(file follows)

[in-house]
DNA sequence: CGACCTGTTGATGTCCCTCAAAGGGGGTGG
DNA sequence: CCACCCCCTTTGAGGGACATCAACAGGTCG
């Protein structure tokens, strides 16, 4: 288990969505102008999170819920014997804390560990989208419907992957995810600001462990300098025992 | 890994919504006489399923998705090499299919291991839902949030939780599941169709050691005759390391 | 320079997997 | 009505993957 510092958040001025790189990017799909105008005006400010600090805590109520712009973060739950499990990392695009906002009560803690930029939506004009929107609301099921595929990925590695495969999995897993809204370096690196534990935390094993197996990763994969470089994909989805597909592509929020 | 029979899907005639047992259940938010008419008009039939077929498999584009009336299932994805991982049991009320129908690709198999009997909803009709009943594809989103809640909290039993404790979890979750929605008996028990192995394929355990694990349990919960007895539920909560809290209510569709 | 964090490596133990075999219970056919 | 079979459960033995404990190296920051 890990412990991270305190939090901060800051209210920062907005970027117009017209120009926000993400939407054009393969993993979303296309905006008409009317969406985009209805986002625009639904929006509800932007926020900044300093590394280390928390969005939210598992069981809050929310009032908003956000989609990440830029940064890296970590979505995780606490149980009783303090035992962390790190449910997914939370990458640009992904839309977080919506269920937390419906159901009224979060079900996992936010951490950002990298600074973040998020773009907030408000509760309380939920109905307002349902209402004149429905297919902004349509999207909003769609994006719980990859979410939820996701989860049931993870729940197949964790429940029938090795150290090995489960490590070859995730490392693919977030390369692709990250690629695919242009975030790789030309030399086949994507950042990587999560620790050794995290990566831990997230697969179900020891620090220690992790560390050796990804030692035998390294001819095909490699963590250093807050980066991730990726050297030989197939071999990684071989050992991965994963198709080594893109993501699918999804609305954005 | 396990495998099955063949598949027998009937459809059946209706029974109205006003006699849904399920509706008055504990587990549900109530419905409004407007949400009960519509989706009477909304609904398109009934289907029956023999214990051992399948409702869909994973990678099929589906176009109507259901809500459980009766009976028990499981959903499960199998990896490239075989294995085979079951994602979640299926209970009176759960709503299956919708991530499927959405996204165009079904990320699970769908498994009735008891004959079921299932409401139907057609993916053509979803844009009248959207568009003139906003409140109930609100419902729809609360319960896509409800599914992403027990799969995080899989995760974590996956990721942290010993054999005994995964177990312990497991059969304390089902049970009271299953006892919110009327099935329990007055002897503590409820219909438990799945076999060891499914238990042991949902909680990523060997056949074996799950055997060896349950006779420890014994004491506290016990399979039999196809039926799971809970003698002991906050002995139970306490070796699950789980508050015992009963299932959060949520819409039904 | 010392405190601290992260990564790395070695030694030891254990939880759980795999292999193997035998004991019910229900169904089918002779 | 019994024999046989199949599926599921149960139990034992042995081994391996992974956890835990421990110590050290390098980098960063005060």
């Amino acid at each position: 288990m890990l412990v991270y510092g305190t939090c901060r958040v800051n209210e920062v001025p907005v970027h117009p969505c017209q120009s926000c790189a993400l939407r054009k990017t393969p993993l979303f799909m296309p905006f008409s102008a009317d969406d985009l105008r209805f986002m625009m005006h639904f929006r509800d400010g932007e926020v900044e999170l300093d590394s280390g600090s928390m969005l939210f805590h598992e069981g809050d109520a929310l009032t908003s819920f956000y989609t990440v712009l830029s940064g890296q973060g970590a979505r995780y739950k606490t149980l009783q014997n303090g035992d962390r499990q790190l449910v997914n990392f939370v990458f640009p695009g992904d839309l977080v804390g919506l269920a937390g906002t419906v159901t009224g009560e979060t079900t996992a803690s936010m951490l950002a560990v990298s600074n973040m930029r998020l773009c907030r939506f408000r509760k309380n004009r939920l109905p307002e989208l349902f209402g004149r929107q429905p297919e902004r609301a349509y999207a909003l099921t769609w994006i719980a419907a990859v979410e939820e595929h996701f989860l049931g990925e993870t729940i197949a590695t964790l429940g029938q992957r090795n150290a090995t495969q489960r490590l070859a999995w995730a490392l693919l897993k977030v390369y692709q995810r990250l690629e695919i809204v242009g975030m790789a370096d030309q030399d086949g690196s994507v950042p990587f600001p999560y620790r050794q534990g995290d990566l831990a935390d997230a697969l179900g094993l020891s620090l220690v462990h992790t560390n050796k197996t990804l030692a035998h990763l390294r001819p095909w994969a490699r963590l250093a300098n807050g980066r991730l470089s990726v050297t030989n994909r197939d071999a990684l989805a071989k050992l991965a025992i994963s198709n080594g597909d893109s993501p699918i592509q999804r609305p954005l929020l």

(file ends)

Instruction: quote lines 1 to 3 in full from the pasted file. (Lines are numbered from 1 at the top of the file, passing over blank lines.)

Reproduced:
[in-house]
DNA sequence: CGACCTGTTGATGTCCCTCAAAGGGGGTGG
DNA sequence: CCACCCCCTTTGAGGGACATCAACAGGTCG